Neutral tail: Content dogs keep their tails relaxed in whatever position is natural to them. Usually this means their tails are lowered, but does vary by breed.
Dogs communicate many emotions through their body language, including stress. Here are common signs of stress in dogs to be aware of.
Like her tail, the ears are one of the most expressive features of your dog’s body. But because they come in all shapes and sizes, they’re not always as easy to interpret.
Most familiar to dog owners are the erect, ears forward signaling of an alert dog and the flattened against the head sign of a scared and possibly aggressive dog.
Think for instance of a dog that has seen a squirrel. Her ears will be erect, but directed at the squirrel.
On the other hand, a dog that’s scared of a passing motorcycle will flatten his ears against his head to show she’s scared.
Here are few other ear-related dog body language meanings:
Erect, tense ears: As mentioned above, erect ears can be a sign that your dog is alert and paying attention to something specific. But she may also be signaling dominance or aggression.
Flat ears: A dog with her ears pulled flat against her head is nervous or scared. But flat ears can also be a sign of submissiveness, particularly with another dog.
Relaxed ears: When your dog is feeling calm and content, her ears stay in a relaxed position. But, what “relaxed” means for your dog is unique to her breed and her personality. Some dogs always have erect ears, some are always in some state of floppiness.
Dogs don’t only communicate their emotions through their behavior. Here are important signs of dehydration in dogs to watch out for.
Dogs don’t only communicate their moods through the movement of specific body parts. They also use their entire bodies to signal dominance, fear, and excitability.
In general, a dog’s body posture can be summed up like this: Comfortable, relaxed dogs make no effort to change the appearance of their size. Dominant and aggressive dogs try to appear bigger. And, frightened and submissive dogs try to appear smaller and less threatening.
That’s why an angry or dominant dog stands tall, with his neck and head raised high and his ears erect. In some cases, his fur may even be erect (referred to as piloerection) to make him appear even larger.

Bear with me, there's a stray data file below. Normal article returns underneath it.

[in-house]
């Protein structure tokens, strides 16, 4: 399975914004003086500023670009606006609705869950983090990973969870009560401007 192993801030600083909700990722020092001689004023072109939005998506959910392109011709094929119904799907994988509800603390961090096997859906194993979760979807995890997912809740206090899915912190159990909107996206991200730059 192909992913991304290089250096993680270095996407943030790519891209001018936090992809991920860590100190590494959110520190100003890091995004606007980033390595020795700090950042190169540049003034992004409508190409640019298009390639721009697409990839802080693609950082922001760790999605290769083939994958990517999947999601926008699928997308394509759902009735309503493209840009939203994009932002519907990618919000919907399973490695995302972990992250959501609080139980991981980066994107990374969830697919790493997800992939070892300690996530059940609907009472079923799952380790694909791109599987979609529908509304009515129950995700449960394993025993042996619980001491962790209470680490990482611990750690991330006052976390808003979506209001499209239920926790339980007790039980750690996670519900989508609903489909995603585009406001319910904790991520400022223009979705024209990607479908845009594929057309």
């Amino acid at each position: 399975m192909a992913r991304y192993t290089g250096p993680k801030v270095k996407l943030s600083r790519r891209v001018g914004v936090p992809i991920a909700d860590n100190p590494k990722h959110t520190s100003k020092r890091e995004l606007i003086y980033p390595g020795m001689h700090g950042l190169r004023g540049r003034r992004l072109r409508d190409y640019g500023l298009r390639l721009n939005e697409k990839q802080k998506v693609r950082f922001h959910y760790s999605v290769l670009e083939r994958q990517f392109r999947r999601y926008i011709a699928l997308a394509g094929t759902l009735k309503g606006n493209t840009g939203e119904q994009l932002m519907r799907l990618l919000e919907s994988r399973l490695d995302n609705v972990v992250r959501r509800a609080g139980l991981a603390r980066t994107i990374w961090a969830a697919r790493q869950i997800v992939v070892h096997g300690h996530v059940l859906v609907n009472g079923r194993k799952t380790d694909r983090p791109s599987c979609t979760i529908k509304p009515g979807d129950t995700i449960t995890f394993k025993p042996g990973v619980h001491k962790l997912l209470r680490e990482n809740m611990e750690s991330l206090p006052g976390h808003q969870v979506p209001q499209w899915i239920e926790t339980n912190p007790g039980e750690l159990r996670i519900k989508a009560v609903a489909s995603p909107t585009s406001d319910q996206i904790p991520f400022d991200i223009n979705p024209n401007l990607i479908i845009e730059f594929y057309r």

And it’s why a scared dog cowers close to the ground and pull his ears in tight to his head. A completely submissive dog may go even further and lie down, exposing his belly to show he’s no threat at all.
Not all body posturing is a sign of fear or aggression. Ever seen a dog with his butt up in the air? Head up but front legs down, wiggling his tail and looking at you with his tongue hanging out? Any dog owner knows, that’s a sign your pup wants to play!
Like humans, dogs communicate a lot about their moods with their mouths. A relaxed dog has an open, relaxed mouth. A tense dog has tight, tensed-up lips (mouth open or closed).
Here are some important mouth-related dog body language meanings to know.
Curled lips and exposed teeth, dominant: A universally recognized sign of aggression in most dogs. This is often accompanied by a wrinkling of the skin above the nose or muzzle.
Exposed teeth, submissive: Unlike above, this curled upper lip behavior exposes only the front teeth. Plus, the skin above the dog's nose or muzzle is smooth, not wrinkled. And, his mouth will be mostly closed. It’s primarily used between dogs or if your dog is feeling threatened by a person he wants appease.
Yawning: In dog body language, yawning often signals that your pup is nervous or scared. Yawning helps lower your dog’s blood pressure, which, in turn, aids in calming him down.
Licking or tongue flicking: Scared dogs often lick their lips or flick the air with their tongue. If there’s another dog present, this is usually a sign of uneasiness and submissiveness.
Their eyes may be the window to your dog’s soul, but trying to interpret what he’s saying with them isn’t always easy. Dog eye body language is some of the subtlest there is.
There are some general rules of thumb, however.
When a dog’s eyes are relaxed or “soft,” it’s almost always a sign he’s feeling content and relaxed.
Staring, on the other hand, is a sign he’s alert or asserting his dominance. If he’s staring at you or another dog and his pupils are dilated, watch out. That’s a sign of aggression. Similarly, if he’s staring at you out of the corner of his eyes, he’s probably feeling aggressive, as well.
When dogs look away from a person or another dog, they’re showing submissiveness. By avoiding direct eye contact, they signal that they're not a threat and want to avoid confrontation. If his eyes are also dilated when looking away, it’s a sure sign he’s scared.